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Hōryū-ji (法隆寺, lit. Temple of the Flourishing Law) - A Buddhist temple in Ikaruga, Nara Prefecture, Japan. Its full name is Hōryū Gakumonji (法隆学問寺), or Learning Temple of the Flourishing Law, named as such because the site serves as a seminary as well as a monastery. The temple is widely acknowledged to have some of the oldest wooden buildings existing in the world, and is one of the most celebrated temples in Japan. In 1993, Hōryū-ji was inscribed as a UNESCO World Heritage Site and the Japanese government lists it as a National Treasure.

The temple was originally commissioned by Prince Shotoku; at the time it was called "Ikaruga-dera"(斑鳩寺), a name that is still sometimes used. This first temple is believed to have been completed by 607. Hōryū-ji was dedicated to Yakushi Nyorai, the Buddha of healing and in honor of the prince's father. Excavations done in 1939 confirmed that Prince Shotoku's palace, the Ikaruga-no-miya (斑鳩宮), occupied the eastern part of the current temple complex, where the Tō-in (東院) sits today. Also discovered were the ruins of a temple complex which was southwest of the prince's palace and not completely within the present temple complex. The original temple, named by modern historians and archaeologists Wakakusa-Garan (若草伽藍), was lost, probably burned to the ground after being hit by lightning in 670. The temple was reconstructed but slightly reoriented in a northwest position, which is believed to have been completed by around 711. The temple has been repaired and reassembled in the early twelfth century, in 1374, and 1603.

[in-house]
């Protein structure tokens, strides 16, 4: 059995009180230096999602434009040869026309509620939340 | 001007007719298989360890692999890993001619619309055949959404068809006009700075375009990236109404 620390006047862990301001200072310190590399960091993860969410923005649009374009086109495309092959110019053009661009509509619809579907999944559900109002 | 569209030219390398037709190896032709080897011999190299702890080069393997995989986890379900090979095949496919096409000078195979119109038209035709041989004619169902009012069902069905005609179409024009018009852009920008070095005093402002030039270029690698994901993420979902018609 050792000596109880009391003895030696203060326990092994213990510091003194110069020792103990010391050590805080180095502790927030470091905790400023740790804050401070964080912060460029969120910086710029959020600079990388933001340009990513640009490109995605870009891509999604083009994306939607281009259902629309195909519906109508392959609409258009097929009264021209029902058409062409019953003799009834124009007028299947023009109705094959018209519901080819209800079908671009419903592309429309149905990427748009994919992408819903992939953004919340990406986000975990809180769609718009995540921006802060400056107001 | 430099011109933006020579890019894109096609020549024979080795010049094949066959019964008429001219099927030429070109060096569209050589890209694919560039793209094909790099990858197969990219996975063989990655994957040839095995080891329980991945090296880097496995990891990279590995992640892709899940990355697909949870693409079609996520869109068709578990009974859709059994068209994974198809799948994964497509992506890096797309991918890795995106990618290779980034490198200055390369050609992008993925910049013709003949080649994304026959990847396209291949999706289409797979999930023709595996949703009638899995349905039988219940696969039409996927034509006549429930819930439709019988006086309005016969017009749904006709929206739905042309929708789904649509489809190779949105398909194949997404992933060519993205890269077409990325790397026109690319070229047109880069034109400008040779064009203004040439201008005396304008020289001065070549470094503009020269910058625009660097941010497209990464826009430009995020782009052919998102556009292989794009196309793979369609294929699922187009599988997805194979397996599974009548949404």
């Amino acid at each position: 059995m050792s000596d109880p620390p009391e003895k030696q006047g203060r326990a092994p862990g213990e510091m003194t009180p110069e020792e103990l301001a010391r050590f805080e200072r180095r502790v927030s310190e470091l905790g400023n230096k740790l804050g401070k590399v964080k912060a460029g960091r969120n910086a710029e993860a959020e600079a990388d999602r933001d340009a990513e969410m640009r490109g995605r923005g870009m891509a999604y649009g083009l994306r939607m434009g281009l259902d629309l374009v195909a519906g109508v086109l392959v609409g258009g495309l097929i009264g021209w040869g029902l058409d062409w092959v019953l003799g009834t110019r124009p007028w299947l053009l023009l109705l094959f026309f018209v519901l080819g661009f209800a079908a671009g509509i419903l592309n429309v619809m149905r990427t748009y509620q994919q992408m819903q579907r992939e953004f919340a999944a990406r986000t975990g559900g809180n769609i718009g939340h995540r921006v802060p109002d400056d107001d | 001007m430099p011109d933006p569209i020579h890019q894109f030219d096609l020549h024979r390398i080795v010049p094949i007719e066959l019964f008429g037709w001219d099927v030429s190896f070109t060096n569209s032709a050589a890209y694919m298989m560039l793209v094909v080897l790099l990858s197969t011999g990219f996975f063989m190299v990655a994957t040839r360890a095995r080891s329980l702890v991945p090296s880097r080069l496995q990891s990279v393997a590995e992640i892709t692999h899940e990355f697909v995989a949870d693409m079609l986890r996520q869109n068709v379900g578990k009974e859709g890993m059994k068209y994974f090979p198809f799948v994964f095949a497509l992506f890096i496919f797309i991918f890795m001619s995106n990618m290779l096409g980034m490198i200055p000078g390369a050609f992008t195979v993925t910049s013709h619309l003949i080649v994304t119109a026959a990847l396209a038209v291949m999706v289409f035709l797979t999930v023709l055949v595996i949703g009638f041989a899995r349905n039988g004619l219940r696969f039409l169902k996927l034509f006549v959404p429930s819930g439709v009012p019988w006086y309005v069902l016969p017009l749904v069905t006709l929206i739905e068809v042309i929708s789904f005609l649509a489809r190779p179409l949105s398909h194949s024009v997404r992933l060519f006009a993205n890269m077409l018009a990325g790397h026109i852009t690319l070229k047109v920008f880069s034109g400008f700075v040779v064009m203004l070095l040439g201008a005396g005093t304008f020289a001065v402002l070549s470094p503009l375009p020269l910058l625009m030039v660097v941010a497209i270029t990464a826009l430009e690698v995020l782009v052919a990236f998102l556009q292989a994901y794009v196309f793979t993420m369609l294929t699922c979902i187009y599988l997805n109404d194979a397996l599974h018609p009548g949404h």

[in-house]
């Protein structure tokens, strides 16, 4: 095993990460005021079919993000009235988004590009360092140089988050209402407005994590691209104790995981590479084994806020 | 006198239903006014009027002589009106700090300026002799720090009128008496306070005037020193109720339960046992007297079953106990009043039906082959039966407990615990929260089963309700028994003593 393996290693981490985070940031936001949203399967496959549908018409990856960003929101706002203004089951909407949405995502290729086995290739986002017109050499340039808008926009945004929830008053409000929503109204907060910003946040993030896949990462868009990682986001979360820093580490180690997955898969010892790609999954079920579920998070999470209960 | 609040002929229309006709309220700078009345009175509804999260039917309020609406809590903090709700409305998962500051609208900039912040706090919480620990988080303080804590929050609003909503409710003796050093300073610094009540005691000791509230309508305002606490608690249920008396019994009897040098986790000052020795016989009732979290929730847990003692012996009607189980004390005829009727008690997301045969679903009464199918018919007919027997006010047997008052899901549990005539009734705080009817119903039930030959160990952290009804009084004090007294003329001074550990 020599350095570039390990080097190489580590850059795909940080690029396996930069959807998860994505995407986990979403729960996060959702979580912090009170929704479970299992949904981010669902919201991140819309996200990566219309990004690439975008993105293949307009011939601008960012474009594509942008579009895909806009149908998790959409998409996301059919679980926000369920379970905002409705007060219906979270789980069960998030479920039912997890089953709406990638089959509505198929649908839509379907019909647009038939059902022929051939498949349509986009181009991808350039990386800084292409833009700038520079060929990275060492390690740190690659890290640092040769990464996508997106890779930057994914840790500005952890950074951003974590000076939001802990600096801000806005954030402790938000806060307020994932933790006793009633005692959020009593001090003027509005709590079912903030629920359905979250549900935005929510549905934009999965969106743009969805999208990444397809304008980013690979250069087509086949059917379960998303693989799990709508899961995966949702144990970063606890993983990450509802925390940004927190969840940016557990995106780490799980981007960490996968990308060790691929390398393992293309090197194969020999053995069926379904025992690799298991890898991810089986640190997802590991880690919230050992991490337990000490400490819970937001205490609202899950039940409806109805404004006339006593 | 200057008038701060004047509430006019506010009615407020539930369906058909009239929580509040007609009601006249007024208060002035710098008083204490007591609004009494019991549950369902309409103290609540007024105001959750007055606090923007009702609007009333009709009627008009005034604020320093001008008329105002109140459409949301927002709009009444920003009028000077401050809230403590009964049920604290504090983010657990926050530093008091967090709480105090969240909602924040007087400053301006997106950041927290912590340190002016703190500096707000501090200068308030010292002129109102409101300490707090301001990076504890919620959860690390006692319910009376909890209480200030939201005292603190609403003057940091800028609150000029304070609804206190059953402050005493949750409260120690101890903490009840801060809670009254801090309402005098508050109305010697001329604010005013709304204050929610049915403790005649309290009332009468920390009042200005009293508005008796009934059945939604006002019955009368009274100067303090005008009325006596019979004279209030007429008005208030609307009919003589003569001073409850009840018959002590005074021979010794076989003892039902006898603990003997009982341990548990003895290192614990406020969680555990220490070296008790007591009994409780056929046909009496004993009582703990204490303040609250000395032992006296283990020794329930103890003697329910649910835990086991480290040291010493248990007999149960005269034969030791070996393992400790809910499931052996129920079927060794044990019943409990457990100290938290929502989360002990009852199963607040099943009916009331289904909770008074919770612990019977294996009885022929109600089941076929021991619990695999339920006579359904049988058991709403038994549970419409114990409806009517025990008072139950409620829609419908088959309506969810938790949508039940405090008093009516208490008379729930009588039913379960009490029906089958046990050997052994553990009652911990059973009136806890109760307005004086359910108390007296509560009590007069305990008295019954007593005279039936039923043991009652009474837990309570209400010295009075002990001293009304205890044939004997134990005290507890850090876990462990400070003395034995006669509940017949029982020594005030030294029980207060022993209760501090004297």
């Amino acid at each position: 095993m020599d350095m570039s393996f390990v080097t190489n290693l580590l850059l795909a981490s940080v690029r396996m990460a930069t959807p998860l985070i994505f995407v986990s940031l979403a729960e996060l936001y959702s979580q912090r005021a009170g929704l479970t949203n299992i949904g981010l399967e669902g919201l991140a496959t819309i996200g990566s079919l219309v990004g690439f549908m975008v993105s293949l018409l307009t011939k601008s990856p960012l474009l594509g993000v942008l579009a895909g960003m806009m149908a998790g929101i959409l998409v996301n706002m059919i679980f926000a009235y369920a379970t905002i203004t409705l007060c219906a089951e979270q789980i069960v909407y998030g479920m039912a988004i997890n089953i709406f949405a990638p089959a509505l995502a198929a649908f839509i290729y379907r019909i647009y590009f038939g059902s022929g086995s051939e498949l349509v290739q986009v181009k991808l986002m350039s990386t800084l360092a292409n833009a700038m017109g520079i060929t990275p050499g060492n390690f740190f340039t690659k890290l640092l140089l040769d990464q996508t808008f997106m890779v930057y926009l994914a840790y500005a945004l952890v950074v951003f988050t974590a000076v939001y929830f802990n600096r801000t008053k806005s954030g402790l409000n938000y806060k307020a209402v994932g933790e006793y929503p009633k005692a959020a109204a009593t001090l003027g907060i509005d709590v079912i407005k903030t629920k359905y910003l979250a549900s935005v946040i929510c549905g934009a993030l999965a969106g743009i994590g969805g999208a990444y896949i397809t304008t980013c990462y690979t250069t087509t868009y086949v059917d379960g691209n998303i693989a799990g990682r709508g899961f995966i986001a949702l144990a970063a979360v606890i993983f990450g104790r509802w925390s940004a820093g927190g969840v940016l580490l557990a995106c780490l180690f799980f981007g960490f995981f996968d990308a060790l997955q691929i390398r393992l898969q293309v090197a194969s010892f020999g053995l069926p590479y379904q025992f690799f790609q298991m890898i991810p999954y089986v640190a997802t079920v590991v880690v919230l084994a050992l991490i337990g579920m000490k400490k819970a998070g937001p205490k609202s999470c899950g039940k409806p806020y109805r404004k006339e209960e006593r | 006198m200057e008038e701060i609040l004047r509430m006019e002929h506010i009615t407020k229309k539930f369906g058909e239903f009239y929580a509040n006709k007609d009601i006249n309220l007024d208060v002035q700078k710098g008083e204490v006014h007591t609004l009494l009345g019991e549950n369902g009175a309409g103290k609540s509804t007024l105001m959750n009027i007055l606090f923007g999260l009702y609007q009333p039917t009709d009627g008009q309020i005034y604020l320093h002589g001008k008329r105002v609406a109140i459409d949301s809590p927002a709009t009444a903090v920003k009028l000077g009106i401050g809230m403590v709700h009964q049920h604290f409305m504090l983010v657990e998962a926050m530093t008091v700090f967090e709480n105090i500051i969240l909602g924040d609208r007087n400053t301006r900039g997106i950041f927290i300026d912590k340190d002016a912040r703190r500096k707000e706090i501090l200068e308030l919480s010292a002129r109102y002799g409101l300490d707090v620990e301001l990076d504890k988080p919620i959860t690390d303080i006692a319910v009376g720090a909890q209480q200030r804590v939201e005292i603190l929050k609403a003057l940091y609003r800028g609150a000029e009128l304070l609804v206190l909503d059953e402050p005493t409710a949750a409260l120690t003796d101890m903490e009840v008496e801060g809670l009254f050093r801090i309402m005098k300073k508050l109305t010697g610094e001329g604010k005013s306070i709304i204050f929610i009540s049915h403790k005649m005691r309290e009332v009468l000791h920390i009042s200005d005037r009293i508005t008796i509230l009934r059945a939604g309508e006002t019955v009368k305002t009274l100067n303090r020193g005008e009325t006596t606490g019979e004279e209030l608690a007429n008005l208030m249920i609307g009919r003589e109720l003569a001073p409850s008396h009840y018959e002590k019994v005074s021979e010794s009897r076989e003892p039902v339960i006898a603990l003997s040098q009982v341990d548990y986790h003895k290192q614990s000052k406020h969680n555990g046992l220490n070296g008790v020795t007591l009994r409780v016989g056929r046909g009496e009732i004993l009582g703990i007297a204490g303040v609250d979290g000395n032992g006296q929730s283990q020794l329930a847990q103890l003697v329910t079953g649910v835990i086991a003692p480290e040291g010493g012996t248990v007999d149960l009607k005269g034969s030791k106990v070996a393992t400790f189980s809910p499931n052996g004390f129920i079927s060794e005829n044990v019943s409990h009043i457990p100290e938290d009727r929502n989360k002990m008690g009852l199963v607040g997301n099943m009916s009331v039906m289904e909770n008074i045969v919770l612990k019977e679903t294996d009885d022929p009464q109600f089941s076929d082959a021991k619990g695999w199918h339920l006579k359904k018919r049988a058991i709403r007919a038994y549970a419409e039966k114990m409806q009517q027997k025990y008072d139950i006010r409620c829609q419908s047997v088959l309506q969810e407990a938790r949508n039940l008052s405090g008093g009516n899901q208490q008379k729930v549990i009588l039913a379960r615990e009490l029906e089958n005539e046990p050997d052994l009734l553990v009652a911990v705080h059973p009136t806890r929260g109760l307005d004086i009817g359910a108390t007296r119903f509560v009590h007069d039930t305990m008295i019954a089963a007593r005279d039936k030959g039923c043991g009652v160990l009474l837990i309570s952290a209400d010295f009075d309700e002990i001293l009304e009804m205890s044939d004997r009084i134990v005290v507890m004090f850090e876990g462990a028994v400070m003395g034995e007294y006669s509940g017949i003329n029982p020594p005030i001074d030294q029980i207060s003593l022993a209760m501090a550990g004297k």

After the long controversy ignited by architecture historian Sekino in 1905, the majority consensus view as of 2006 is that the current precinct is a reconstruction. The excavations in 1939 that uncovered the older temple site including architectural remains of a Kondo and a pagoda, are accepted as conclusive proof. The original complex, Wakakusa-Garan, probably burned down, but there is still a debate as to whether a fire actually occurred in 670, as recorded on the Chronicles, or whether there was another reason.

The current temple is made up of two areas, the Sai-in (西院) in the west and the Tō-in (東院) in the east. The western part of the temple contains the Kondo (金堂, Golden Hall) and the temple's five-story pagoda. The Tō-in area holds the octagonal Yumedono Hall (夢殿, Hall of Dreams) and sits 122 meters east of the Sai-in area. The complex also contains monk's quarters, lecture halls, libraries, and dining halls.

Information source: “Hōryū-ji.” Article date: 17 Dec. 2007. Retrieved: Wikipedia. 2 Feb. 2008 <Hōryū-ji>.

Video - The following is a video showing the Hōryū-ji complex.





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